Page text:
The Gutter Project--IntroHow do we get a mid-sized effort done in a Lean setting? While much of Lean literature is focused on the basic tools of kanban, flow, 5S, and such, how do busy people in a hectic environment make something new?
My friends Hal Macomber and Frank Patrick write with great experience and breadth on the subject of project management and I have learned much from them. I'm now launching into an experiment in this which I'm going to make fairly public via this blog. I want to see what, if anything, I've learned. Further, I want to learn while I do, rather than learning in a vacuum. I invite your scrutiny as I try to do this in the open. Here's the deal.
The Story of the Project
We are attempting to insource the manufacture of the gutters we use on the eaves of our buildings. We've purchased them from various vendors over the years. But, to get to a more "just in time" delivery, we want to make them ourselves. We've reviewed this with our current vendor and they have concurred. Further, they will supply us with the steel coil we need to make the gutters.
At this point, four of my colleagues are with me in the effort. Bryan and his team will do the physical renovation of the area in which we will make the gutters. John has two roles. He'll end up supervising the manufacture when we get going. Secondly, he's a near-genius on machines and all things mechanical. I need him to fabricate all the pieces/parts that will go into this. Ken understands the supply of material and the flow of inventory marvelously. He'll keep us in coil. Dave understands better than any of us the design of our buildings and the process by which we will generate work orders. My job is to run the project, be accountable and document what we are learning.
As we get into the project, others may join us.
Current State of the Project
We have approval from upper management to proceed. We have a reasonable budget to get the job done.
Other than that, there is nothing. The five of us met for the first time Friday. Well, er, uh, not all five. Bryan forgot to write the meeting time down and so I have to bring him up to speed on Monday. First Improvement: Send out meeting reminders.
In our 90 minute initial meeting Friday, we mostly talked about the broad objectives of the project...in fact it was almost all story telling. Why gutters? Why now? Why not with our existing vendor? Where will we build it? How much space to we really need? Who else needs to know about this? No Gantt charts yet. No timetables yet. No major lists of task...in fact, only two specific items so far on the list. My objective was to get these very smart colleagues to grasp what it was, broadly, we want to do. And, then, let them percolate on this in their own worlds.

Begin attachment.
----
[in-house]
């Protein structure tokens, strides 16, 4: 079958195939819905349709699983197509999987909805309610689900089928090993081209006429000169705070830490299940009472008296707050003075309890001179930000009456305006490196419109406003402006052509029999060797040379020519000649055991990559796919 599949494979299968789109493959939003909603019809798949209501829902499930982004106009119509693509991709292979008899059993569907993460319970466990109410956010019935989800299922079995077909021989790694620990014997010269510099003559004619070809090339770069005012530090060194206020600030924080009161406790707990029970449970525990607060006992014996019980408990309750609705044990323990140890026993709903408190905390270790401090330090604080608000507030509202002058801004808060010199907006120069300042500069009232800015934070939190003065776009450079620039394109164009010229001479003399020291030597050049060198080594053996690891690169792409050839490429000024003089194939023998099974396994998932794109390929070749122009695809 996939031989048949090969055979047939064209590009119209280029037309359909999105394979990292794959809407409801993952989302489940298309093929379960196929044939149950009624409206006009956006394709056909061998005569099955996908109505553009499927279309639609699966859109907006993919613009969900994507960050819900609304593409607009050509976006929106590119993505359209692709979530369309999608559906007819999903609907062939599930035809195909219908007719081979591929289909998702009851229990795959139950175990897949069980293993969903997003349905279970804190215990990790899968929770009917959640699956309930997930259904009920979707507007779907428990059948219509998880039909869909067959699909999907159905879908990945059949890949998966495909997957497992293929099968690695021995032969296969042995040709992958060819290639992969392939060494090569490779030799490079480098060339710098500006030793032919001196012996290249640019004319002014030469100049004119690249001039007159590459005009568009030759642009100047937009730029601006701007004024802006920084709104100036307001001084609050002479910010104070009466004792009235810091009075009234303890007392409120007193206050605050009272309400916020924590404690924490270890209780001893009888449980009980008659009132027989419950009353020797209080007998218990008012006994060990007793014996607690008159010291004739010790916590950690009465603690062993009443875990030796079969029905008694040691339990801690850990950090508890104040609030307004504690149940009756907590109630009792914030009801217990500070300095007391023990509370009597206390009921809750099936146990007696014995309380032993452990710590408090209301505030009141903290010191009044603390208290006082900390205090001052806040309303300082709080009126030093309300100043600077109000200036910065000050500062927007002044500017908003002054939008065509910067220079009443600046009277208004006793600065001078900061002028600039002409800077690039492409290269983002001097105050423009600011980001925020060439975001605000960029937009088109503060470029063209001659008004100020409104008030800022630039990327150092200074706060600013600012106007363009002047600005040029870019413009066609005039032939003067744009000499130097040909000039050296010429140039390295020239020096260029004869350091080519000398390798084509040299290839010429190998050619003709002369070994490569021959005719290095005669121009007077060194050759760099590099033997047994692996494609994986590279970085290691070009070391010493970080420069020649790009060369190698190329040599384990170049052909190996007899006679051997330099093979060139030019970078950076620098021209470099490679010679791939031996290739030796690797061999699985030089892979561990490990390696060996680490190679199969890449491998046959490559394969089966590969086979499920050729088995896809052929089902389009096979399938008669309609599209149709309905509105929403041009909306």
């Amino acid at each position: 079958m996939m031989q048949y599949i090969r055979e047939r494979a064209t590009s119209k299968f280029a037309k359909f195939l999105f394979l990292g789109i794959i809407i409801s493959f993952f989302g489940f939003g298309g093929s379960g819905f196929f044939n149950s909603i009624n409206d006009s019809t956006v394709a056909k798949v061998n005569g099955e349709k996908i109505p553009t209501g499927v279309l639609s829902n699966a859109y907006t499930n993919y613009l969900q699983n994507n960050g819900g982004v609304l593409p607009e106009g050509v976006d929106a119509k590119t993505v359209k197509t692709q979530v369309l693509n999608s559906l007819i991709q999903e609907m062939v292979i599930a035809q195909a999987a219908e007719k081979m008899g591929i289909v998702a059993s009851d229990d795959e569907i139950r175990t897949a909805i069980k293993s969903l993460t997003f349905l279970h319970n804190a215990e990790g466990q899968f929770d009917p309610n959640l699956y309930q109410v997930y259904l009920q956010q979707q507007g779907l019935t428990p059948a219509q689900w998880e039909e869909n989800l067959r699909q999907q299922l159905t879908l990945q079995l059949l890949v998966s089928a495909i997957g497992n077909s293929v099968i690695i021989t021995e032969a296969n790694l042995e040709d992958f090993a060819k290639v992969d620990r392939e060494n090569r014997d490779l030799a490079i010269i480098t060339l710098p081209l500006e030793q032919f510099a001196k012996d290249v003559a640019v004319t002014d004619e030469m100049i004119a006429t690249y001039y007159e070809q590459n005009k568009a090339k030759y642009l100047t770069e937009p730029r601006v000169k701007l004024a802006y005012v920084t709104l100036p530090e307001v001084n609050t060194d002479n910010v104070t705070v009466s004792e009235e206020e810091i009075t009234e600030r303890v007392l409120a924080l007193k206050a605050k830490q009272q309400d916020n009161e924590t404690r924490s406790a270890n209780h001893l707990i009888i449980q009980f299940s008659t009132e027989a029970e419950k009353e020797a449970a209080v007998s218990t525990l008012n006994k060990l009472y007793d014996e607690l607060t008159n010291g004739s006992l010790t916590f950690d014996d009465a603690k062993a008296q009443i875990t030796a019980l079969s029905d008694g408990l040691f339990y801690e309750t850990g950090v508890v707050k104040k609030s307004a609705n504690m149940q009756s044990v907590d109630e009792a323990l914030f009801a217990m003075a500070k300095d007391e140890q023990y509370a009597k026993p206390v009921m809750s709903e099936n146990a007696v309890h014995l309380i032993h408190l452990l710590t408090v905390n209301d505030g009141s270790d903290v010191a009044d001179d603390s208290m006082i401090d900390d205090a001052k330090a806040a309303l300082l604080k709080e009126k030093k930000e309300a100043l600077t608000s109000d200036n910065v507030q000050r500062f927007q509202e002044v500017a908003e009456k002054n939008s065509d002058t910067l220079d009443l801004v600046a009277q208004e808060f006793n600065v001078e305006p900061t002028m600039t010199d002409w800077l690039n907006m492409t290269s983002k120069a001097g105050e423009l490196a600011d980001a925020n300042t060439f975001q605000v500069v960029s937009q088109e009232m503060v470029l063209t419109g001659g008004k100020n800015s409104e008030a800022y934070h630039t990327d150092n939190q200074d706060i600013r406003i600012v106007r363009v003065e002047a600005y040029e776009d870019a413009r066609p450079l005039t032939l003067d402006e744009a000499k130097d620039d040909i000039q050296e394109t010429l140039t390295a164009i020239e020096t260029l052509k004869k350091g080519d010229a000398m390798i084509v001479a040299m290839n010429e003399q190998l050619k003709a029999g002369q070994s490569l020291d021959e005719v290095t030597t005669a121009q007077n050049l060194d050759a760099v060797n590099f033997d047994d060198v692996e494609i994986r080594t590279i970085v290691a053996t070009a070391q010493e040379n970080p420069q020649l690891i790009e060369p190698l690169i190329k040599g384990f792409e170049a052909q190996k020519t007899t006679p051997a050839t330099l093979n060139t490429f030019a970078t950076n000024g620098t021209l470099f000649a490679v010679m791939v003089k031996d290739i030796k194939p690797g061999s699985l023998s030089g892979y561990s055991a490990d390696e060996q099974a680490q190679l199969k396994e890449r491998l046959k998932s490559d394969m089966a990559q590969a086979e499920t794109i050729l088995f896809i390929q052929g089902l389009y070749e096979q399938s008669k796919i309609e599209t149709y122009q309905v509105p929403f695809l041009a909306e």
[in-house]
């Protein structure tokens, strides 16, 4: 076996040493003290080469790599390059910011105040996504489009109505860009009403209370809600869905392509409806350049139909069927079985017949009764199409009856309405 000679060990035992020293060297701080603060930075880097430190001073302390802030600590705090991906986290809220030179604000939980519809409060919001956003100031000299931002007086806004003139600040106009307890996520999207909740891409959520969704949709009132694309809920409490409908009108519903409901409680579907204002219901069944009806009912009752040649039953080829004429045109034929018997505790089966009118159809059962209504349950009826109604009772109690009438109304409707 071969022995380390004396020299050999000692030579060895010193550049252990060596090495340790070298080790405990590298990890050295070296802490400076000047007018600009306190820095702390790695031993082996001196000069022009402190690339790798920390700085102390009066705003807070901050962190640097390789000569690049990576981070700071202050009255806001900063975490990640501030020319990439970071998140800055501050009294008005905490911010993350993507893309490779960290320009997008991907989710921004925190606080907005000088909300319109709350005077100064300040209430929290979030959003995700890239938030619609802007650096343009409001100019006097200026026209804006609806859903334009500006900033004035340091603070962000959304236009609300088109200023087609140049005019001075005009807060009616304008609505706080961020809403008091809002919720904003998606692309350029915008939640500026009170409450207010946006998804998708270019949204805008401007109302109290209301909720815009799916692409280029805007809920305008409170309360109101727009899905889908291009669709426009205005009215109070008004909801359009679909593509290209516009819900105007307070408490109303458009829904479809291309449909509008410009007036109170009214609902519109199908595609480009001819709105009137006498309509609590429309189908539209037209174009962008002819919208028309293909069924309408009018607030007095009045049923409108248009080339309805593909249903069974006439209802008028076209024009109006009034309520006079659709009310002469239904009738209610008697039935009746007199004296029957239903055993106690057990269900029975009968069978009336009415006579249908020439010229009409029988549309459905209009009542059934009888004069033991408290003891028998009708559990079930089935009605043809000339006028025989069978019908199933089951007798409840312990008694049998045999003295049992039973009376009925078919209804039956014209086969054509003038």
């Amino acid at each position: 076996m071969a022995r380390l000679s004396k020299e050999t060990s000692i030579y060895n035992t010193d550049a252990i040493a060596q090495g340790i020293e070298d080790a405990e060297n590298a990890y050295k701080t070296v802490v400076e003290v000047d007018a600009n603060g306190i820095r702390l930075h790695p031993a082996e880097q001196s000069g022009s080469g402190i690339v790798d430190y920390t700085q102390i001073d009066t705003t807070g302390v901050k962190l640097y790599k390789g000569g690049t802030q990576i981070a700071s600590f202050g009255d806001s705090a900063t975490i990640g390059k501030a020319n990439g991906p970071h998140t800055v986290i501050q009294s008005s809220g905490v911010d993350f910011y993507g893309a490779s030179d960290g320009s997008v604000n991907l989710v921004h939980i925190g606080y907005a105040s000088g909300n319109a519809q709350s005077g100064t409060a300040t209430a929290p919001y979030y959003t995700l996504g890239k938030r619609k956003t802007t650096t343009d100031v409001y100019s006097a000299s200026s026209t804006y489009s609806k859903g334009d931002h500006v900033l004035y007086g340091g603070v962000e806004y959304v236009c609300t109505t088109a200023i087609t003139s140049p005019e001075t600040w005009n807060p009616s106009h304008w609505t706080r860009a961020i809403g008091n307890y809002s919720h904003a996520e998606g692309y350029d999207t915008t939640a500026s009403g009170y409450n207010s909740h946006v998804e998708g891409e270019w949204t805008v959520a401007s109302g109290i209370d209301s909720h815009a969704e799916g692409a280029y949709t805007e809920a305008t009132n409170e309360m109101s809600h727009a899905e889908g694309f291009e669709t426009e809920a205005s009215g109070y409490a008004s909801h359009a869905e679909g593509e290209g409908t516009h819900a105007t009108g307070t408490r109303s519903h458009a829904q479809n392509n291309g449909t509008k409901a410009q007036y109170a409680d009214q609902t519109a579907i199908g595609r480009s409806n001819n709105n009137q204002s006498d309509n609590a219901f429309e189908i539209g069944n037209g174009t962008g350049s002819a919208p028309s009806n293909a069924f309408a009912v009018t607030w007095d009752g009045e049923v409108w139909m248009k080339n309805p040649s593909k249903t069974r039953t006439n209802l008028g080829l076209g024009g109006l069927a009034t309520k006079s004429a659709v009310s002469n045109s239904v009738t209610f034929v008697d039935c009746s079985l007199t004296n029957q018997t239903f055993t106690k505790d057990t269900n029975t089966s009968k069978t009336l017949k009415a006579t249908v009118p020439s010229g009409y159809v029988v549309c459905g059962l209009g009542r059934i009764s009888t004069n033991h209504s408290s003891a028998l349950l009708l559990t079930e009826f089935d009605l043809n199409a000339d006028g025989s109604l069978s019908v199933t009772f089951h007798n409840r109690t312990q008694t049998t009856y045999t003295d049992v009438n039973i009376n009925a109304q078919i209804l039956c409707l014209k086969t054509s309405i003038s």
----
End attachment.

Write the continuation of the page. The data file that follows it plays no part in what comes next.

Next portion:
At this point, we will use Percent Plan Complete (PPC) to assess our performance. At it's simplest, we'll document the promises individuals make and then assess if they fulfill those promises completely. If so, it is complete. If not, it is not complete. Yes/No assessment. A fundamental of Lean. We will then look each week at our PPC, both for the week and cumulatively. Best practices seem to point to phenomenonal results when PPC exceeds 80%. How will we do??
Only two for next week. Both mine. a) Review the plans with Bryan, who missed the meeting. b) Get a current quote on the gutter machine. So, our PPC next week will be either 0%, 50% or 100%.
Best stated by Dave, our very perceptive and deep thinker on the team. "How do we squeeze this in with all the other 'key' projects we're each working on?" Yeah. That's it. We'll be watching this.
I hope these postings will be helpful for you. I invite your comments, via the comment section here or via email to me. Thanks for listening. Feel free to forward to a friend. Email me